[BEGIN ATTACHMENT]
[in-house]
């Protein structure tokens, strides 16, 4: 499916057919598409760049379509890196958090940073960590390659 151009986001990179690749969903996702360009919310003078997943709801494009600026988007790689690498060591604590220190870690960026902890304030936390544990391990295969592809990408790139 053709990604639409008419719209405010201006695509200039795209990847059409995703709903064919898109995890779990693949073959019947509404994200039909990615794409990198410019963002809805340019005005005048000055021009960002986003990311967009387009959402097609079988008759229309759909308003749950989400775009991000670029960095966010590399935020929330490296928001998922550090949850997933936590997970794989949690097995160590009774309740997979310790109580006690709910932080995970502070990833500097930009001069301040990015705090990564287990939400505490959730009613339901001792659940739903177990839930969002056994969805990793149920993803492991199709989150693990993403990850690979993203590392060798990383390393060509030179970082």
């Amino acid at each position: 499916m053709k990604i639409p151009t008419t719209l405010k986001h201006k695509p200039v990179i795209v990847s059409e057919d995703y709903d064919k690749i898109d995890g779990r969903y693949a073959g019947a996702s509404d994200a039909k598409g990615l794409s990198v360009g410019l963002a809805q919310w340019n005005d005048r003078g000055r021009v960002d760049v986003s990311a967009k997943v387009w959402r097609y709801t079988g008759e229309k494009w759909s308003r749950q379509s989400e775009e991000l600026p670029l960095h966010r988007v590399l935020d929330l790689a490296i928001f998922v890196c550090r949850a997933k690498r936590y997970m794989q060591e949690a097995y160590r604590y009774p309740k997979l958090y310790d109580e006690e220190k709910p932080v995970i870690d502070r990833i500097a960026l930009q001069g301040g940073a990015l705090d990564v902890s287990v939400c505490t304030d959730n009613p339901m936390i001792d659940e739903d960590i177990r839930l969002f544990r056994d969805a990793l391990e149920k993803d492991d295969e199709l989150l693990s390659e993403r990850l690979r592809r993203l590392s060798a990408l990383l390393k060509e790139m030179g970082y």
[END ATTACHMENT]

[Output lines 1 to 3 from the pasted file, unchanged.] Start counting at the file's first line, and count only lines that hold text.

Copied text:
[in-house]
């Protein structure tokens, strides 16, 4: 499916057919598409760049379509890196958090940073960590390659 151009986001990179690749969903996702360009919310003078997943709801494009600026988007790689690498060591604590220190870690960026902890304030936390544990391990295969592809990408790139 053709990604639409008419719209405010201006695509200039795209990847059409995703709903064919898109995890779990693949073959019947509404994200039909990615794409990198410019963002809805340019005005005048000055021009960002986003990311967009387009959402097609079988008759229309759909308003749950989400775009991000670029960095966010590399935020929330490296928001998922550090949850997933936590997970794989949690097995160590009774309740997979310790109580006690709910932080995970502070990833500097930009001069301040990015705090990564287990939400505490959730009613339901001792659940739903177990839930969002056994969805990793149920993803492991199709989150693990993403990850690979993203590392060798990383390393060509030179970082």
């Amino acid at each position: 499916m053709k990604i639409p151009t008419t719209l405010k986001h201006k695509p200039v990179i795209v990847s059409e057919d995703y709903d064919k690749i898109d995890g779990r969903y693949a073959g019947a996702s509404d994200a039909k598409g990615l794409s990198v360009g410019l963002a809805q919310w340019n005005d005048r003078g000055r021009v960002d760049v986003s990311a967009k997943v387009w959402r097609y709801t079988g008759e229309k494009w759909s308003r749950q379509s989400e775009e991000l600026p670029l960095h966010r988007v590399l935020d929330l790689a490296i928001f998922v890196c550090r949850a997933k690498r936590y997970m794989q060591e949690a097995y160590r604590y009774p309740k997979l958090y310790d109580e006690e220190k709910p932080v995970i870690d502070r990833i500097a960026l930009q001069g301040g940073a990015l705090d990564v902890s287990v939400c505490t304030d959730n009613p339901m936390i001792d659940e739903d960590i177990r839930l969002f544990r056994d969805a990793l391990e149920k993803d492991d295969e199709l989150l693990s390659e993403r990850l690979r592809r993203l590392s060798a990408l990383l390393k060509e790139m030179g970082y």